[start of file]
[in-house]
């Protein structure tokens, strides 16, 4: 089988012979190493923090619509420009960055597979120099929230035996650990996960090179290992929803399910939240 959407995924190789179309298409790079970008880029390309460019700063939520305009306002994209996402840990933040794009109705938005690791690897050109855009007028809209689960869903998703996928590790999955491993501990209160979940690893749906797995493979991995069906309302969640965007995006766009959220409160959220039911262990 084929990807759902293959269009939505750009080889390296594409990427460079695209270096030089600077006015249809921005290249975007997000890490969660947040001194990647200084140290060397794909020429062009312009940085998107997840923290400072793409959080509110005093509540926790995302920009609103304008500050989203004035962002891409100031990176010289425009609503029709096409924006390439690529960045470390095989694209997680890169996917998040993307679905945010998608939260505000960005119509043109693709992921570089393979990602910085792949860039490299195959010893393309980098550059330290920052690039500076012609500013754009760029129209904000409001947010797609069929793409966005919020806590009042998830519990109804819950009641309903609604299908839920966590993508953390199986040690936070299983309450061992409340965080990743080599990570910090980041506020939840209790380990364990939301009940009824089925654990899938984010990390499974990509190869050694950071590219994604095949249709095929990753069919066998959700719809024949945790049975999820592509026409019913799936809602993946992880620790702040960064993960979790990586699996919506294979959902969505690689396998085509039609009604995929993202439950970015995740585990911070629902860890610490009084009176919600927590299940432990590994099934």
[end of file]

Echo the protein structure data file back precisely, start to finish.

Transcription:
[in-house]
């Protein structure tokens, strides 16, 4: 089988012979190493923090619509420009960055597979120099929230035996650990996960090179290992929803399910939240 959407995924190789179309298409790079970008880029390309460019700063939520305009306002994209996402840990933040794009109705938005690791690897050109855009007028809209689960869903998703996928590790999955491993501990209160979940690893749906797995493979991995069906309302969640965007995006766009959220409160959220039911262990 084929990807759902293959269009939505750009080889390296594409990427460079695209270096030089600077006015249809921005290249975007997000890490969660947040001194990647200084140290060397794909020429062009312009940085998107997840923290400072793409959080509110005093509540926790995302920009609103304008500050989203004035962002891409100031990176010289425009609503029709096409924006390439690529960045470390095989694209997680890169996917998040993307679905945010998608939260505000960005119509043109693709992921570089393979990602910085792949860039490299195959010893393309980098550059330290920052690039500076012609500013754009760029129209904000409001947010797609069929793409966005919020806590009042998830519990109804819950009641309903609604299908839920966590993508953390199986040690936070299983309450061992409340965080990743080599990570910090980041506020939840209790380990364990939301009940009824089925654990899938984010990390499974990509190869050694950071590219994604095949249709095929990753069919066998959700719809024949945790049975999820592509026409019913799936809602993946992880620790702040960064993960979790990586699996919506294979959902969505690689396998085509039609009604995929993202439950970015995740585990911070629902860890610490009084009176919600927590299940432990590994099934």